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Voluntary interview with the police – Do I need a lawyer?

Voluntary interview with the police – Do I need a lawyer?

What is a voluntary interview?

A voluntary interview is an increasingly common method for police to use when investigating criminal allegations. They are also referred to as 'stand-alone' interviews. Such interviews are routinely now used for the whole spectrum of criminal offences.

Attending the police station as a volunteer means that you are not under arrest. The investigating officer will usually arrange the appointment directly with the suspect. When suspects attend the police station, they are not formally detained and held in formal police detention in a cell but are instead interviewed relatively quickly outside the confines of the custody suite.

Do I have the right to be represented by a lawyer?

Yes, an absolute right. The police should always advise a suspect that they have the right to free and independent legal advice.

Can I choose my own solicitor for the voluntary interview?

Yes. A suspect has the right to request the duty solicitor or to choose their own solicitor. If using the duty solicitor, the police will arrange for them to attend on the day of the interview. Or the suspect can make their own arrangements to be represented by a lawyer of their choice. If the police give the impression that the only option is to be represented by the duty solicitor, then that is incorrect advice.

Do I need to be represented by a lawyer?

Would you perform your own medical operation? Representation at the police station for a voluntary interview is free, so why wouldn't you be represented by a lawyer?

We are often asked whether it is necessary to have a solicitor during interview. One reason for this is that the police give the impression that the interview is to be quite informal. The implication is that it won't take long and 'there is nothing to worry about.' The police should never say this. The fact is that, attending an interview as a voluntary attender still means that you are under suspicion of committing a criminal act or series of acts. The police won't encourage to you have a lawyer, but equally they should not in any way try to discourage you.

The interview procedure

The interview procedure, and the consequences of the interview, are exactly the same as if the interview had taken place during a period of police detention having been formally arrested and detained. There is just one difference between a voluntary interview and an interview during a period of detention. In a voluntary interview, the suspect is free to leave at any time. In reality, anyone who tries to leave the police station during an interview would most likely find themselves arrested and detained. A suspect required to attend for a voluntary interview, will always be impressed by an officer suggesting that there is nothing to worry about. This is particularly the case if they have no experience of being questioned by the police previously. The suspect gains a false sense security about the whole situation. They are likely to misinterpret any officer's comments about how the case might end. Worse, they may have a false hope that the case will simply go away.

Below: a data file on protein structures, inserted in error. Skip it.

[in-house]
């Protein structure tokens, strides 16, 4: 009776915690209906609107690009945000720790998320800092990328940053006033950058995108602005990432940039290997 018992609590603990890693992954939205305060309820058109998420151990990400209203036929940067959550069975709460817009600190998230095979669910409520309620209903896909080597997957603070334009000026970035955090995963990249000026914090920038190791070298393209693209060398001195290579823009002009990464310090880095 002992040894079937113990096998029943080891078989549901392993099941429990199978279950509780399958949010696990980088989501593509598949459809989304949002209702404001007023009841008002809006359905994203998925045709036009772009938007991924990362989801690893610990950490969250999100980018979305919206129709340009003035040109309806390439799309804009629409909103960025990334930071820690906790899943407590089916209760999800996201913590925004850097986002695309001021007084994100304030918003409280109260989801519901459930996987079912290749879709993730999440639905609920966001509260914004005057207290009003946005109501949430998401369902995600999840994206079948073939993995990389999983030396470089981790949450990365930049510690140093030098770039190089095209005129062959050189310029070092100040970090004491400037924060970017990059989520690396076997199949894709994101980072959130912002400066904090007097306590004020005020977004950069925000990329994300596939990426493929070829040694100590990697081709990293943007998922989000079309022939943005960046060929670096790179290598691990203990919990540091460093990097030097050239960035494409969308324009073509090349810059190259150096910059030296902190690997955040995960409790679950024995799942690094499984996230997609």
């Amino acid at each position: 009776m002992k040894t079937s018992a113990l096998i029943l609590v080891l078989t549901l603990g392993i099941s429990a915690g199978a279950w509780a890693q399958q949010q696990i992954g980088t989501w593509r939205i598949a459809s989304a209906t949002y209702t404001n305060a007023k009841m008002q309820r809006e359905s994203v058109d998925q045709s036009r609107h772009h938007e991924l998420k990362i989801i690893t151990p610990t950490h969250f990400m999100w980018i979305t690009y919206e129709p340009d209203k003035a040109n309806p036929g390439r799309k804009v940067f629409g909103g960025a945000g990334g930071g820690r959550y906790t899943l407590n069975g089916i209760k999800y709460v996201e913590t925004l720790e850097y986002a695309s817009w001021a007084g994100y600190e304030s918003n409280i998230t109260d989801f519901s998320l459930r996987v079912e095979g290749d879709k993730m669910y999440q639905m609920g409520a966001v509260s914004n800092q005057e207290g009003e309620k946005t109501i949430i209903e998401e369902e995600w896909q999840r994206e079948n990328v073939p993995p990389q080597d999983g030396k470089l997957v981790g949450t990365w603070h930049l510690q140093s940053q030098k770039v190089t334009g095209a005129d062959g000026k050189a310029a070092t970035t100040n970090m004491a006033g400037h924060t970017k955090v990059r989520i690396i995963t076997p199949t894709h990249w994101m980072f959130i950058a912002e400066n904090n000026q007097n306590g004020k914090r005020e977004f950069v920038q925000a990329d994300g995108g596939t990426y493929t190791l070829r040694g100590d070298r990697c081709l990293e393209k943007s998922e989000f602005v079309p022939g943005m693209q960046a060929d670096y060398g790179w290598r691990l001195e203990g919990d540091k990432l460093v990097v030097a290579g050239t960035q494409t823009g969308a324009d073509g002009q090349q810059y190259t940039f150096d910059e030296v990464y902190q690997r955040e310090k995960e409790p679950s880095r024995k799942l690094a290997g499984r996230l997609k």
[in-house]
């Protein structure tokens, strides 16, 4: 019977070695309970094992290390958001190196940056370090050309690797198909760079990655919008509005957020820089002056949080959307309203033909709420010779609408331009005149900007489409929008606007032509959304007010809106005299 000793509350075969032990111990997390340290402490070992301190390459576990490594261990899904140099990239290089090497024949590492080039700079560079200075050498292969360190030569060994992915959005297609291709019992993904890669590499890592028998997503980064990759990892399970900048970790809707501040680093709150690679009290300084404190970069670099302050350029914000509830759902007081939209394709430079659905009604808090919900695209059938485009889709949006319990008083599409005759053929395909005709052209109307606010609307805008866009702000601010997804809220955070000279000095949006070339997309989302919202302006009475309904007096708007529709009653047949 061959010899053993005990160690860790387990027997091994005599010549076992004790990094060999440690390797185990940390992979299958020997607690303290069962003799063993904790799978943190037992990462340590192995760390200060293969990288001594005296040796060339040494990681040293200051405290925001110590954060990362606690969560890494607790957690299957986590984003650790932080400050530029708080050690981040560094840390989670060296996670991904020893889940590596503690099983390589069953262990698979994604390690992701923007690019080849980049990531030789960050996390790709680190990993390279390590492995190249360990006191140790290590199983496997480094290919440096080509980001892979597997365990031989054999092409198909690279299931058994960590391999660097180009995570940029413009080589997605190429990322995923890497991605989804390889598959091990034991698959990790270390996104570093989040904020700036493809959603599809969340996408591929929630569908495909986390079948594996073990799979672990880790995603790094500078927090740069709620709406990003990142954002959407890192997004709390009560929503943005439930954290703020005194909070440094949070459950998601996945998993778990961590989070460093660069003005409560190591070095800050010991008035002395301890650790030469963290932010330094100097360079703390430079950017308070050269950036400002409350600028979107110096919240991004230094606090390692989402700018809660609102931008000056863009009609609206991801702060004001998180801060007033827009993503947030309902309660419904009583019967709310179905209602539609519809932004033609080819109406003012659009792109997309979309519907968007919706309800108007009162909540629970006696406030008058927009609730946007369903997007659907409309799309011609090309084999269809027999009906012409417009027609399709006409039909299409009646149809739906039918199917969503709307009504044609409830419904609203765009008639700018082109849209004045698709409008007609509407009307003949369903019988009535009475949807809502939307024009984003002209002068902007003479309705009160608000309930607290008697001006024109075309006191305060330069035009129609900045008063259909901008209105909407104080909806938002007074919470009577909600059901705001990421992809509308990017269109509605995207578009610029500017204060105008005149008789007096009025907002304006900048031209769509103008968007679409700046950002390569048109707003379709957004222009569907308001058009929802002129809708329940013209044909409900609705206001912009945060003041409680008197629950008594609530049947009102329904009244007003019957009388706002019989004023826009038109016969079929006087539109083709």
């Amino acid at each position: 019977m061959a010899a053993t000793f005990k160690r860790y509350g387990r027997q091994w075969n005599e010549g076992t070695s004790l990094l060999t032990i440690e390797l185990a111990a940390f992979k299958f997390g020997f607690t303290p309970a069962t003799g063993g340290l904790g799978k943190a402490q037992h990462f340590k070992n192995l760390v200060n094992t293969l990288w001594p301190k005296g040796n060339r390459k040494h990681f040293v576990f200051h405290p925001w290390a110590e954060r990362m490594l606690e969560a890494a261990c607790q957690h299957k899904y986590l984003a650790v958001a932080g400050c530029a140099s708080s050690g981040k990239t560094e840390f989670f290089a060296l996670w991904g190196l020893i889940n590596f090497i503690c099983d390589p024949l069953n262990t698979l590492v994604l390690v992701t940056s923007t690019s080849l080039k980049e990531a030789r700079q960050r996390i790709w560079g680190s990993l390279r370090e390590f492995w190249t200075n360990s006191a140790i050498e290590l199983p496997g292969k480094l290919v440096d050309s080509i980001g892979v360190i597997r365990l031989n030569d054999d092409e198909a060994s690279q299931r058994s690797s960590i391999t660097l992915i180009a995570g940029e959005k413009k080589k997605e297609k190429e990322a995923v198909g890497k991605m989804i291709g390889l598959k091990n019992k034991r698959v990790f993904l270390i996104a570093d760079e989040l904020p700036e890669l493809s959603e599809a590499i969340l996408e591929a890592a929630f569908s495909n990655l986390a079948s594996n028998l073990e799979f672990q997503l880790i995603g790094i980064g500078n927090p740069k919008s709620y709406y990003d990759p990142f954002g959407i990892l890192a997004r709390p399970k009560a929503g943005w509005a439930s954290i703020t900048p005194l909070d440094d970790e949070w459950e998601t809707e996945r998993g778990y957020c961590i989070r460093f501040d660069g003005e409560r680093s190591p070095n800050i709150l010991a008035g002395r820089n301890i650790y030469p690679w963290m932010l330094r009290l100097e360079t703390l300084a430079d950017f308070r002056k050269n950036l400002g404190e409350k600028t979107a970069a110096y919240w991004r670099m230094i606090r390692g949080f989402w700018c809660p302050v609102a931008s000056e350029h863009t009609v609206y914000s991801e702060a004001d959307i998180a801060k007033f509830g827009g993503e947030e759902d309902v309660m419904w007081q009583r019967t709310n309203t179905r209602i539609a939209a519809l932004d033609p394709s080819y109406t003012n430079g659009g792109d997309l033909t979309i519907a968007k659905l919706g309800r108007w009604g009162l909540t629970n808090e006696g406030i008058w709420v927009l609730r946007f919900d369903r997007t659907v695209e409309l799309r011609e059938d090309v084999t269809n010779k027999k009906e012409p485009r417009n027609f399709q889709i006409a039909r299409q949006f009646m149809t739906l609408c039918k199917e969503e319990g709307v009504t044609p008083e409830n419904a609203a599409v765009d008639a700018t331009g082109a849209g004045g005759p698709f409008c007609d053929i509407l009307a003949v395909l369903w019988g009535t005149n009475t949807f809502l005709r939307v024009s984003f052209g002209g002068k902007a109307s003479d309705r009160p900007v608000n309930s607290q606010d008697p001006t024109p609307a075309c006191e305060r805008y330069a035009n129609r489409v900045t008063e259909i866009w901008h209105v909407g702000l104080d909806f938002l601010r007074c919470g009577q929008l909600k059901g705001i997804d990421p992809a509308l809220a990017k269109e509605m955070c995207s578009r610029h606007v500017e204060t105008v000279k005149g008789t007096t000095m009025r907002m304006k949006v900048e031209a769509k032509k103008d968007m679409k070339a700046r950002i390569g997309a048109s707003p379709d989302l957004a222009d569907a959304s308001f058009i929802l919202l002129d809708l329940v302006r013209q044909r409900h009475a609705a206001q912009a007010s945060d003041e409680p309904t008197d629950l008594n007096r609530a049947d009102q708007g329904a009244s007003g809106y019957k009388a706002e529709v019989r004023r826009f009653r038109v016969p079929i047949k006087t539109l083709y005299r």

Voluntary interviews are still under caution and can and do often result in criminal proceedings being commenced. Wells Burcombe Solicitors strongly advise instructing a lawyer as early as possible. This will give you a better prospect of avoiding being charged and having to go to court.

Advantages of having solicitor representation

There is every advantage of having a solicitor present with you during any police interview under caution. With voluntary interviews, investigating officers usually provide disclosure to the lawyer in advance of the interview. This gives an opportunity for the suspect and his or her lawyer to meet. They can discuss the case and plan how to approach the interview. Suspects who attend without a lawyer will invariably enter the interview room without knowing the full nature and extend of the allegations(s) and will not be prepared for questioning. This can result in the suspect saying things he or she didn't mean just because they felt under pressure during interview. Once this happens, it can be very difficult to reverse any damage or try to explain why something was or was not said. Moreover, the suspect can very often begin to experience a different side to the investigating officer who appeared to be so nice and calming initially.

Voluntary interviews are usually arranged days or weeks in advance of the interview itself. This gives a suspect the opportunity to do their own research and to instruct the lawyer of their choice. You can do this by privately paying them or it can be funded through legal aid. It gives the suspect the opportunity to speak with the lawyer who will attend the interview. They can answer any questions about the procedure, the evidence or anything else of concern. In some cases, the preparation before interview can have a real and positive impact on the direction of the proceedings and help avoid criminal prosecution.

Do I need to pay for a lawyer?

Representation at the police station for any formal interview under caution is free. This is regardless of means or assets.

Can Wells Burcombe help me?

If you have been asked to attend a voluntary interview, please get in touch. Likewise, if you have already been interviewed, with or without a lawyer, and you require some additional advice, simply call for some advice.

Contact David Wells direct on 07939 026751, or call the Wells Burcombe offices in St Albans, Hertfordshire on 01727 840900 or West Drayton, London on 01895 449288, or email us via our contact page.

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